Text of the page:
As far as the trademark thing goes, it's my opinion Holmes was a phenomenon before Gilette's plays anyway. Paget's brother Walter was addressed as Mr. Holmes in the street by the readers who recognised his features.
I didn't say that the hat and cape came from Gillette, I said the character's association with them came from him. Yes, Holmes is wearing an ulster in that picture, but the ulster did not end up becoming the character's trademark. Gillette wore an Inverness cape, and that is now associated with the character, despite it not being in the original illustrations. His choice of an Inverness over an ulster may not match the illustrations, but it isn't completely inaccurate as it was a period accurate coat which a person like Holmes could have worn when travelling.

Paget only shows a deerstalker on a few occaisions and at that time the hat was not Holmes' trademark. It only became his trademark through Gillette who wore it in all of his plays as a result of costume changing being impractical.

And I acknowledged that Gillette's Holmes is not 100% book accurate. Then again he couldn't copy the character's smoking habits perfectly because on stage a pipe is more practical than smoking cigarette after cigarette. As for he curved pipe, he used it for practical reasons and despite it not being in the illustrations or desciptions, and it is now Holmes' trademark.

Like it or not, a lot of the things we now associate with Sherlock Holmes stem from William Gillette. Even the line "elementary, my dear Watson" which Holmes never says in the novels stems from Gillette. I'm not saying that he copies the Holmes of the books perfectly, just that a lot of our associations with the character do stem from him.

So please stop condeming my posts as nonsense. I am a Sherlock Holmes enthusiast and I have done a lot of research as to where the connotations of him originate from.

Scotus
12-06-2009, 04:07 AM
Poirot - originally written in 1916 (where his clothes would not have been inappropriate, or indeed have stood out, apart from their being well maintained). In 1930's, the clothes haven't changed, but the setting has.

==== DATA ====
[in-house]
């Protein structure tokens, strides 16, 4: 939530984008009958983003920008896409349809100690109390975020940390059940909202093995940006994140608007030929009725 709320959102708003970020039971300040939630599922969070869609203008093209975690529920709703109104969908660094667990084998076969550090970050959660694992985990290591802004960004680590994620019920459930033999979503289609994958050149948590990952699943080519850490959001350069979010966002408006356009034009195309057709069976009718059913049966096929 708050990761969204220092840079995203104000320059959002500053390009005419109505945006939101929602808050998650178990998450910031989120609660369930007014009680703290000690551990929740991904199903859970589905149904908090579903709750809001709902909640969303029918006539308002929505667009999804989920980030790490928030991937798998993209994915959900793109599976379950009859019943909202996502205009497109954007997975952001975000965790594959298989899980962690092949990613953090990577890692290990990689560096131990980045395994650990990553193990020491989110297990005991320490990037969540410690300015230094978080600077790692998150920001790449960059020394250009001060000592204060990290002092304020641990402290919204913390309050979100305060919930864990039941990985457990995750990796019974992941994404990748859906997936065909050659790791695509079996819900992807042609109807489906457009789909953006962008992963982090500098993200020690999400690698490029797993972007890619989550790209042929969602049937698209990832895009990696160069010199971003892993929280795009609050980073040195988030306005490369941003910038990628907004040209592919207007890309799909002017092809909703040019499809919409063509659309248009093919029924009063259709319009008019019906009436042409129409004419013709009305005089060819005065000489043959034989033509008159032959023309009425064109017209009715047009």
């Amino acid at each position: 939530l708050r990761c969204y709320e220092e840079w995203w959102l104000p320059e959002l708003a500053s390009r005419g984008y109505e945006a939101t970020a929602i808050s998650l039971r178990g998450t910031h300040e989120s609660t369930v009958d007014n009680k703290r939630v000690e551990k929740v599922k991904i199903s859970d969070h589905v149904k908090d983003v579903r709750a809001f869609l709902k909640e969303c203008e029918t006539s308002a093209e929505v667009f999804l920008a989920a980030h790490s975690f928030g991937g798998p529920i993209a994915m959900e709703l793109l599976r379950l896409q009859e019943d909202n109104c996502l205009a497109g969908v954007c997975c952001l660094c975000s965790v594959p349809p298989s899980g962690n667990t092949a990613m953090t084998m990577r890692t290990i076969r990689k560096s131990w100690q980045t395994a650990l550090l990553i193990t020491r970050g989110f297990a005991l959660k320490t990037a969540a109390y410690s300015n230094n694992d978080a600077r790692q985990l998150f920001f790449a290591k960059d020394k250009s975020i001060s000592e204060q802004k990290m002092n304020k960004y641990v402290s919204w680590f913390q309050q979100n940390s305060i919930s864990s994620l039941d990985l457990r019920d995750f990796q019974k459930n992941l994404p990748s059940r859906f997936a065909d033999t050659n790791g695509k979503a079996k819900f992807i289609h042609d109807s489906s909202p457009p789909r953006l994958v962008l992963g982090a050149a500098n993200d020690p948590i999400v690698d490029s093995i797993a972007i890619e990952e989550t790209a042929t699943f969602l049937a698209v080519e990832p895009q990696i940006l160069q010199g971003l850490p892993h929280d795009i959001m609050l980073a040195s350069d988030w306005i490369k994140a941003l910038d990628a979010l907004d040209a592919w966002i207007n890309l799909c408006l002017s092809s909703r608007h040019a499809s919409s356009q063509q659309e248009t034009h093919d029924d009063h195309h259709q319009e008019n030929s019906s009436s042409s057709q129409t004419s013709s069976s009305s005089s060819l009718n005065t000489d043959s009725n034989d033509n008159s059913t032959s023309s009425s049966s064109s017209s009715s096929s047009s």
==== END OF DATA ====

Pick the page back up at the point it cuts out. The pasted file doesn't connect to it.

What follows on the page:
The original question in this thread was about the series with Suchet, in which case the time setting is 1935/36. They came to settle on '36, but I noticed in one episode a man signing a register '35. The movie The Mysteries Affair at Styles was set earlier, but that was a "throw back" to his first case in England. So, I stand by what was said earlier about "Better dressed but not over dressed." Certainly, no one looks upon Poirot as someone inappropriately dressed on any occassion.

Mysterious Mose
12-06-2009, 06:03 AM
The deerstalker and cape comes from the actor William Gillette.

I didn't say that the hat and cape came from Gillette, ...
:rolleyes:


This remark: "(your example shows some sort of hooded overcoat)" tells me there's more research to be done before stating 'facts' like the one quoted at the top of this post in a 'General Attire etc.' thread.

And yes, I like it not that a lot of the things 'we' now associate with Sherlock Holmes stem from William Gillette. I don't do that. I don't bother with Gillette, Rathbone or even Mr. Cushing's. I think Brett's portrayal was excellent. But
that's just my opinion.


http://i27.photobucket.com/albums/c196/disfarmer/holmes_friston.jpg

Cobden
12-06-2009, 07:29 AM
The original question in this thread was about the series with Suchet, in which case the time setting is 1935/36. They came to settle on '36, but I noticed in one episode a man signing a register '35. The movie The Mysteries Affair at Styles was set earlier, but that was a "throw back" to his first case in England. So, I stand by what was said earlier about "Better dressed but not over dressed." Certainly, no one looks upon Poirot as someone inappropriately dressed on any occassion.